Laser Diodes for Holography
A diode laser is an interesting beast for holography. It has long coherence length but the frequency dependence on temperature is extremely critical.
From Tom B.
As a first approximation, coherence length = (wavelength ^ 2) / (2 * linewidth)
e.g. for 670 nm center wavelength and line width (wavelength range) of 0.2 nm,
coherence length = (670 * 10E-9)^2 / 2*(0.2E-9) = 0.0011 meter
Exact value would depend on the shape of the line.
The frequency equivalent:coherence length = speed of light / bandwidth
e.g. for 1500 MHz, this is 3E8 / 1500E6 = 0.2 meter.
(Iovine's book had a typo in this equation, but his example was correct)
Math and example from Iovine, "Homemade Holograms", 1990.
The rule of thumb for the temperature dependence of a visible single mode diode is .3nm/degree C. (Recently it was pointed out to me that visible laser diodes can have a slope of .18nm/C.) Fortunately this is not a continuous function. Otherwise we would need to hold a diode stable to within .00003C for a 20M coherence length! In-between mode hops the slope is much flatter. But even if it is .01nm/C in-between mode hops that works to a needed stability of .001C for a 20M coherence length. From my experience I can propose a rough guess of .05nm/C for inbetween mode hops.
I have used six diode lasers to make holograms and tried a few experiments as well. Everything I know about diodes was the result of a collaboration between Jonathan Head and myself. As well as some rather timely help from Tom B. and alt.lasers Jonathan is a tireless experimenter and makes very bright and clean holograms.
This is my old standby laser. When I am having fits with my designs I go back to this one. It does not give me a good hologram every time but it does more often than not. It is a Laser Max MDL660-35 with a heat sink I made. Now that the new TEC laser is complete I really never use it.
Click on image to get a CAD file.
You will need a plug-in to view .dwf files. I use the auto desk one called Whip. If you right click you can zoom to see the details. If you import this into your CAD software it retains all of the features of the original drawing.
In an effort to stabilize the temperature with low tech methods. Jonathan and I decided to use a water heatsink. I made up two of these and insulated them with 1" of Armeflex neoprene insulation. While this test provided us with proof that temperature issues were our problem there was no way to make a hologram with the heatsink. The fringes would not even settle for a second. Jonathan made a much larger version and made the diode mount go into the water from the top. He has been able to get enough stability to make holograms with his new water based heatsink.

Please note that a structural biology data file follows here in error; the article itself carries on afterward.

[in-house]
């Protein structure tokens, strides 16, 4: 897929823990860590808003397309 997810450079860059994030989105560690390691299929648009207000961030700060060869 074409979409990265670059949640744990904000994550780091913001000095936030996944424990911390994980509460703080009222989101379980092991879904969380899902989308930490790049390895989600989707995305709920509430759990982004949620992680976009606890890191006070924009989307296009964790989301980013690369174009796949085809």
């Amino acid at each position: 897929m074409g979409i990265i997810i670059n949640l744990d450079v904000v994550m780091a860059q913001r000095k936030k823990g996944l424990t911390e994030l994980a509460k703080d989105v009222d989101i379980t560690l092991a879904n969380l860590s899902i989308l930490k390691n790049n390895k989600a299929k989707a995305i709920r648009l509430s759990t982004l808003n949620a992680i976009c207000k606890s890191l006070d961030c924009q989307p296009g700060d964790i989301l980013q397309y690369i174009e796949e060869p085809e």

Click on image to get a CAD file.
This is the TEC heatsink I worked for months on. I think with the help of the forum we decided that the heatsink did not have enough mass and was too sensitive to ambient changes in temperature.
This laser is the test bed for all of my tuning and experiments (Now happily retired). The heatsink is a 4"x4"x1/4" aluminum plate. One side was lapped on a glass plate to 600 grit for the thermal assembly. It will make a hologram but I have to use a beam spreader so it is not the easiest for a quick single beam test. It is a Thorlabs Constant Current Driver with a Analog Technologies TEC driver in the prototype board. I had to add a 10 turn pot to the prototype board.
This is the latest laser I have been working on. The insulation has been removed for the photo. I'll post results when I have them. The base plate and cover act as the heat sink, rf shield and dust cover. This is the same circuit as above repackaged.
These are the prints.
Well, this is all of the pictures I have for now....
To look inside a diode look here.
Please free to contact me at: firstname.lastname@example.org
Copyright © 2002 Colin Kaminski